Longtime football referee recalls battle off the field
Local football referee James Creasy, 67, was unaware he had cancer until he visited the doctor in 1990.
Creasy was told it was the largest tumor he had ever seen.
“Wow. This is interesting,” the testicular cancer survivor recalled saying to the doctor. “I didn’t have any symptoms or hurt.”
Days later, Creasy had surgery on the tumor, but further examinations revealed that his case was rare and the cancer had spread across his body. Doctors informed him that a tumor had formed underneath his heart.
Local football referee James Creasy, 67, said he was unaware he had testicular cancer in the early 1990s. But says he’s blessed to be alive after some intensive treatment.
Creasy said doctors were scared for him at Johnston-Willis Hospital in North Chesterfield. They offered him an approach with open-heart surgery and then chemotherapy as the second option.
“The surgeon was sharpening a scalpel and surgeons only get paid unless they are cutting open somebody,” Creasy said. “I said ‘we’re not doing no open heart surgery.’ I just had a decision to make and if I’m going to die than I’d rather take my chances with the chemo.”
Creasy said many people didn’t expect him to live through the treatment.
“He told my wife three times I wasn’t coming out of there,” Creasy said. “But I told him [the doctor] I am walking out of this hospital.”
After his chemotherapy, Creasy said he dropped in weight from 200 pounds to 123 with no hair on his body. He was out of commission for two years and in recovery for nine months.
Creasy said the doctor said his story to recovery was a miracle.
“It’s been over 20 years. I haven’t looked back and am not going to, but I’ve had a lot of friends that have passed away to cancer for all different kinds,” Creasy said. “I feel for people that have to go through this because it’s not any fun.”
Creasy said he didn’t have any inspiring story to rely on. He looked within.
“I had a nasty attitude. I was nail down determined that the disease wasn’t going to kill me,” Creasy said. “I was going to walk out of that hospital.”
Not only did Creasy get out of the wheelchair and walk out of the hospital on his own two feet, but officiated the 1996 Division III National Football Championship between Rowan and Mount Union Universities.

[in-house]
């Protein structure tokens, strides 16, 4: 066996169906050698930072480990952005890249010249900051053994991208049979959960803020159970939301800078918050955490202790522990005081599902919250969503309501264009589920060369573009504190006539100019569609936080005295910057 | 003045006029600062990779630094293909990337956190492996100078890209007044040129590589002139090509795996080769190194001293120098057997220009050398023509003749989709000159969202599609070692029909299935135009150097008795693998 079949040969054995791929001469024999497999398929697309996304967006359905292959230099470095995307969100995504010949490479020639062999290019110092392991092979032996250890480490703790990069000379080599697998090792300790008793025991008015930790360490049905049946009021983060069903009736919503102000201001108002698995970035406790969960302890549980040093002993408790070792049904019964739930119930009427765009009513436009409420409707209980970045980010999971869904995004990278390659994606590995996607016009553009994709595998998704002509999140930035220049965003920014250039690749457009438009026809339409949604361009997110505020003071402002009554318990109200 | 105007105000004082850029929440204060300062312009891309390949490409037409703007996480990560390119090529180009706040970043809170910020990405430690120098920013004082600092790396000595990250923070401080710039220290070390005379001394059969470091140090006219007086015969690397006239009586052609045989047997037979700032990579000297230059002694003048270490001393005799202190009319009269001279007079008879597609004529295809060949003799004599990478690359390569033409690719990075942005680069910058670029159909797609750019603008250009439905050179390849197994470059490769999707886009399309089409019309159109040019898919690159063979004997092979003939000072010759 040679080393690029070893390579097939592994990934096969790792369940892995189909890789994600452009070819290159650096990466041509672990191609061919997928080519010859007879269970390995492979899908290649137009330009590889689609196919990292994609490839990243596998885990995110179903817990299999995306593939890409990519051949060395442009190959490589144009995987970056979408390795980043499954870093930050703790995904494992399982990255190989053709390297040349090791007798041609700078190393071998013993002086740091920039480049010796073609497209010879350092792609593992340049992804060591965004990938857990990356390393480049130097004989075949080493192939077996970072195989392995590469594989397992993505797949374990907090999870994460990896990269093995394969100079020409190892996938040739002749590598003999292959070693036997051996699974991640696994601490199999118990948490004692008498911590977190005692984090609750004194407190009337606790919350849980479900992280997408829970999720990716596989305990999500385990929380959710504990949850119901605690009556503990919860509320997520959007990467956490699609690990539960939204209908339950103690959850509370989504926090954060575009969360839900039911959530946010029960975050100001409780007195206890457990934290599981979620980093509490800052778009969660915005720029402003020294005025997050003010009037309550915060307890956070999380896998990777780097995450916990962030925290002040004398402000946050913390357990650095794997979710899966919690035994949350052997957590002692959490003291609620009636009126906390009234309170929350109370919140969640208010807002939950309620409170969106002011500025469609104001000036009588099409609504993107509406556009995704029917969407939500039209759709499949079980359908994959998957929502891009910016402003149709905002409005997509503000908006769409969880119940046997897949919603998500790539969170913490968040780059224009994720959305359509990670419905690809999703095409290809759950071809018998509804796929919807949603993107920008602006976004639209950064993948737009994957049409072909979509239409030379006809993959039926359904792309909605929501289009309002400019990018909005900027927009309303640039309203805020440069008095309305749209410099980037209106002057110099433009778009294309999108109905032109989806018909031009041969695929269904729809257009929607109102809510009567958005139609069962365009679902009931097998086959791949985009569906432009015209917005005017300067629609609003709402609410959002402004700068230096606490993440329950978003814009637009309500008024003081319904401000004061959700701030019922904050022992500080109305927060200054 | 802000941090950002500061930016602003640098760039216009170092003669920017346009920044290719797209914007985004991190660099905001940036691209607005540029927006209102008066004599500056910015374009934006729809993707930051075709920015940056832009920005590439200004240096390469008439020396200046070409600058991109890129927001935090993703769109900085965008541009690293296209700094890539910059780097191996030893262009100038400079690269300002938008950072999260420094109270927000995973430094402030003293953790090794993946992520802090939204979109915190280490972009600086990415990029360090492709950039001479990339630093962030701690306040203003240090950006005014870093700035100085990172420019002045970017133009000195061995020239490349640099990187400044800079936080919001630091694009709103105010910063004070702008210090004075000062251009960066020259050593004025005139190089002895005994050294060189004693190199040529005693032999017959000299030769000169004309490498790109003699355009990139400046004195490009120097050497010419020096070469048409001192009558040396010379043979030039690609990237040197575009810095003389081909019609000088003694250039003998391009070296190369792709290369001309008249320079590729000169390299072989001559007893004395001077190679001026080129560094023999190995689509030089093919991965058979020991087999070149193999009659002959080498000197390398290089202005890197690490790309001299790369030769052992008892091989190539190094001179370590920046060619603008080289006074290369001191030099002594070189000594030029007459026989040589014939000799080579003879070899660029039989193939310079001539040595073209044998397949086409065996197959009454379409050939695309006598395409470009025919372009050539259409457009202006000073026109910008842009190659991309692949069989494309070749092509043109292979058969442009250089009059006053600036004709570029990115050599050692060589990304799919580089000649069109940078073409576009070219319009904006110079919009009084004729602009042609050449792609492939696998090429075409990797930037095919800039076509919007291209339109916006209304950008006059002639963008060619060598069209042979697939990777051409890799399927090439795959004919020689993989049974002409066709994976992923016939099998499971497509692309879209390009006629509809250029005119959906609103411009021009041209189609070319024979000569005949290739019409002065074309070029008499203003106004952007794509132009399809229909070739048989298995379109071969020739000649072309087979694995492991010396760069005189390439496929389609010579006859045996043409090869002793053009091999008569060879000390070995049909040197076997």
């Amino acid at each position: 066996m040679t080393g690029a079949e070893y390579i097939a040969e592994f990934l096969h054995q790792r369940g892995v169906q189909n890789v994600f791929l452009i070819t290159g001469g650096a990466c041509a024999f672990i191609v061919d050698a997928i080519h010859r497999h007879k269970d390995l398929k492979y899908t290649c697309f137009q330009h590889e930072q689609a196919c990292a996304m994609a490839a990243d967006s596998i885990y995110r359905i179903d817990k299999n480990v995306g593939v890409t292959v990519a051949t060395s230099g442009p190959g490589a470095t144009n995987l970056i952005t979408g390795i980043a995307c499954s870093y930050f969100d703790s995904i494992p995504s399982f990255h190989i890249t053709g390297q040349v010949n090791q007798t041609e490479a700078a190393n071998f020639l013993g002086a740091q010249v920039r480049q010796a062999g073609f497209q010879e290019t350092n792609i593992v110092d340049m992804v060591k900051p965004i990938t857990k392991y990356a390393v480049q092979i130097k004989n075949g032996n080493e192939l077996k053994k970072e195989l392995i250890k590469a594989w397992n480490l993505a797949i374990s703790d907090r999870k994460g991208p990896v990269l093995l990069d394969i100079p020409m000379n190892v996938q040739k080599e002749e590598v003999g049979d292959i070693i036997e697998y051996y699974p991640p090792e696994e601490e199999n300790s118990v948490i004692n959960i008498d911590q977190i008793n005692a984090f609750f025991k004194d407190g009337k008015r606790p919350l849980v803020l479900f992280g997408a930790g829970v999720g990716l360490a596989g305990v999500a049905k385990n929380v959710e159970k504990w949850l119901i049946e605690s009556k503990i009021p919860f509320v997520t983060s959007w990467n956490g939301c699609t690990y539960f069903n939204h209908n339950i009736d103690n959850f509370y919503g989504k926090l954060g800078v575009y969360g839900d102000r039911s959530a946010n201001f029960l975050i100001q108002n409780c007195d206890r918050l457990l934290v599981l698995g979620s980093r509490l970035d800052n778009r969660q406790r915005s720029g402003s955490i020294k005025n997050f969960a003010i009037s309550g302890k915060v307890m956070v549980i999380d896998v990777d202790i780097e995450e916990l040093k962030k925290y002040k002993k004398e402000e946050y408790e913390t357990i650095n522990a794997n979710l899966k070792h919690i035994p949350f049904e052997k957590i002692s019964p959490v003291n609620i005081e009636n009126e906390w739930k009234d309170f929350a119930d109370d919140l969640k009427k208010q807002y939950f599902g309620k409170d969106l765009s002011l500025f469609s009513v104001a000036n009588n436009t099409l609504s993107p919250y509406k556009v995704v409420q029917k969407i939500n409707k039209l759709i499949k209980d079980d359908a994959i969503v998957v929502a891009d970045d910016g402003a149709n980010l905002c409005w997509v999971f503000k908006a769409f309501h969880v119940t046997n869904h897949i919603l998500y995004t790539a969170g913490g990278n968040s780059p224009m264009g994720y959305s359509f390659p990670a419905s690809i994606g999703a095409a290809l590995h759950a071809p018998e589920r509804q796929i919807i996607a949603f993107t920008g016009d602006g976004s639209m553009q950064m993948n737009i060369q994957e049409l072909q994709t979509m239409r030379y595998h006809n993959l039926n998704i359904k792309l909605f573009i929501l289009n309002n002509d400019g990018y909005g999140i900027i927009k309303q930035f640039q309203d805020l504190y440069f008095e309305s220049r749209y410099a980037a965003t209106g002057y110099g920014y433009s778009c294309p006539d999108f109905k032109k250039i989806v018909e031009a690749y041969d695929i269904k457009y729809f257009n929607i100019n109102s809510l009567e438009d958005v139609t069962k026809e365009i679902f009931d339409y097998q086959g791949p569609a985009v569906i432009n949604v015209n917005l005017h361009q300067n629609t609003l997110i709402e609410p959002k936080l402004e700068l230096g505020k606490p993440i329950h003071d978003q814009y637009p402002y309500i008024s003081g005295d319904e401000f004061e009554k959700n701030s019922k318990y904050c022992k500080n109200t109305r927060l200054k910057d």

“I beat this stuff and got to the top to do the national championship,” Creasy said.
Creasy has been an official for 38 years and currently serves with the Central Virginia Football Officials and Old Dominion Athletic Associations.
During his career, he has traveled locally to cover games in the Tidewater, Middle Peninsula and Northern Neck. He is a native of Lynchburg and played high school football at E.C. Glass High and the former Frederick College.
Creasy said he makes sure to get a physical every year and recommends people suffering from any form of cancer to remain positive.
“You have got to think you are going to win, if you don’t you’re already done,” Creasy said. “God must’ve had a purpose for me because he gave me a second chance and hopefully make the most of it. I’m just happy to be here on Friday and Saturday doing what I love by officiating.”
According to the National Institute of Cancer, the United States has had an estimated number of 8,590 new cases involving testicular cancer during 2012 have been reported and from those cases 360 deaths have occurred.
Symptoms of Testicular Cancer
A painless lump or swelling in either testicle; a change in how the testicle feels; a dull ache in the lower abdomen or the groin; a sudden build-up of fluid in the scrotum; or pain or discomfort in a testicle or in the scrotum.
Recommendation is to see a doctor as soon as possible
Source: National Institute of Cancer